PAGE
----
Data Mining & Bioinformatics, A large amount of biological data have been produced in recent years in rapid developments in genomics and proteomics.
Sophisticated computational analyzes are required to draw conclusions from these results. The interdisciplinary science of biological data interpretation through information technology and computer science is Bioinformatics or computational biology. The significance of this new field of inquiry will increase as large amounts of genomic, proteomic and other data are produced and incorporated.
The application and development of data mining techniques for resolving biological problems is a special active area of research in bioinformatics. Analysis of large biological data sets requires that the data is taken into account by inferring structure or widespread data.
Examples such as protein structure prediction, gene classification, microarray-based cancer classification, gene expression clustering data, protein-protein interaction statistical modelling, etc. Therefore the interactions Zwischen data mining and bioinformatics are greatly enhanced.
What is Data mining in Bioinformatics?
Data mining is the way information is derived from large datasets for the use of learning patterns and models. Machine learning, analytics, artificial intelligence, database sets, pattern recognition and visualisation are part of data mining itself. Kenntnis Discovery in Databases (KDD) or IDA (Raza, n.d.), the method of data mining is not only limited to bioinformatics and used to provide data intelligence in several different industries.
“Machine learning systems may be rules, functions, relations, equation systems, probability distributions and other knowledge representations.”
This data mining intelligence or information exploration has a broad range of uses, including forecasting, testing, diagnosis and simulations (Guillet, 2007). Currently, data storing / processing, using algorithms, display/interpretation of results through the method for the exploration of information.
It is important to state that a variety of techniques including machine learning is included in the data mining or KDD process. The method of data mining, therefore, involves a number of steps which must be streamlined and replicated in order to ensure precision and solutions in the sense of data analytics.
The main tasks for data mining are:
1. Classification: Classifies a data item to a predefined class
2. Estimation: Determining a value for unknown continuous variables
3. Prediction: Records classified according to estimated future behaviour
4. Association: Defining items that are together
5. Clustering: Defining a population into subgroups or clusters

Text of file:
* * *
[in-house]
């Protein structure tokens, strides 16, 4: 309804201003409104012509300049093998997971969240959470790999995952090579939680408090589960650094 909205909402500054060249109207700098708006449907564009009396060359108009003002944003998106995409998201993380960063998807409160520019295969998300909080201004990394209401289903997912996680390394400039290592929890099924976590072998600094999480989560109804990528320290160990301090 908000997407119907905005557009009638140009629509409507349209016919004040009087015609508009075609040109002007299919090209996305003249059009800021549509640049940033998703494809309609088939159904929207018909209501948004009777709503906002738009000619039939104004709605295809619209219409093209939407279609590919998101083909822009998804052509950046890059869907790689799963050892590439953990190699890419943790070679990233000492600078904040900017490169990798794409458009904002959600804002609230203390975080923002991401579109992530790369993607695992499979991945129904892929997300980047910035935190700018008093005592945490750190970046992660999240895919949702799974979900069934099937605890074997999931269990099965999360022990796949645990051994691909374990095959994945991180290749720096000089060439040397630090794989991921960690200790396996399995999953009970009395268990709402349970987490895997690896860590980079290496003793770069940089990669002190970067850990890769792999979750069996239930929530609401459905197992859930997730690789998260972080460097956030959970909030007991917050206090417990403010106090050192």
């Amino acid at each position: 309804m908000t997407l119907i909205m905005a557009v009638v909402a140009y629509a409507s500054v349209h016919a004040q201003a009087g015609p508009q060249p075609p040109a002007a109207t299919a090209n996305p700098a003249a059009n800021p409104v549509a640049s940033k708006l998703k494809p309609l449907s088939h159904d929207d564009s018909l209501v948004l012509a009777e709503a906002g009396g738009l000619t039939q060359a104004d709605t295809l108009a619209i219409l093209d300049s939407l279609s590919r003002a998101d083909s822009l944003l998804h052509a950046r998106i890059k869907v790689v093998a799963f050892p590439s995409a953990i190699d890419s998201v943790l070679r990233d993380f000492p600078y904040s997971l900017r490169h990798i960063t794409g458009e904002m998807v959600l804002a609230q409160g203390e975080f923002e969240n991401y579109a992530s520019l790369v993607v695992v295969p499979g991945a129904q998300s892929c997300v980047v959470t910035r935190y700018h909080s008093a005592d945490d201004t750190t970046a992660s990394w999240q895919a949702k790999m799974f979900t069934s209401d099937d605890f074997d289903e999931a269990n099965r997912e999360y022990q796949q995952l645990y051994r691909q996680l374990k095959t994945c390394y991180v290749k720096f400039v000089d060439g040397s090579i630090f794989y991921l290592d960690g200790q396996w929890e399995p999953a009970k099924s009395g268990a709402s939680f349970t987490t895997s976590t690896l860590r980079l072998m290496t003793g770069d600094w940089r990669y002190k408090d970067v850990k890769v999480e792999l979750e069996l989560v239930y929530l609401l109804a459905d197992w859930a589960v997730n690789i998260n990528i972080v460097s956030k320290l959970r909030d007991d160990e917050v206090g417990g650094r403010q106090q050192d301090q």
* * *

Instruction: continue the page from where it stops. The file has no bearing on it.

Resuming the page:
6. Description & Visualisation: Representing data
Typically speaking, this process and the definition of Data Mining defines the extraction of knowledge.
Application of Data Mining in Bioinformatics
- The bioinformatics industry is an increasingly data-rich industry and thus helps to provide proactive analysis within some areas of the biomedical industry through data mining techniques. This also helps researchers to better understand biological processes and explore new healthcare and life science therapies.
- The use of data mining for bioinformatics includes gene identification, domain discovery, motif feature discovery, inference protein structure, disease diagnosis, disease prediction, optimisation of disease treatment, reconstruction of the protein and gene network, data recycling, and the prediction of the subcellular position of protein.
- In order to predict patients’ outcomes, for example, microarray technologies are used. Their survival and risk of tumour metastasis/recurrence can be calculated on the basis of patients’ genotypic microarray results.
- Machine learning can be used by mass spectroscopy to classify peptides. In can stochastic mismatch in peptide detection through database analysis, the interaction between fragment ions within a tandem mass spectrum is crucial. A sophisticated and detailed scoring algorithm that handles the associated information is highly desirable.
Conclusion and challenges
Data mining methods are suitable for bioinformatics as bioinformatics is rich in data but does not have a detailed theory of molecular life.
The mining of data in bioinformatics is, however, hampered by various aspects of biological databases, including their scale, number, complexity and the lack of a standard ontology for their query as well as their heterogeneous content and origin data. The range of skill levels between potential users can also be a concern, such that the curators of the database can hardly provide a method of access suitable to all.
Another issue is the incorporation of bio-databases. Bioinformatics and data mining are now a rapidly growing field of study. The main research questions in bioinformatics must be looked at and new data mining tools designed for scalable and efficient analysis are designed. REFERENCE
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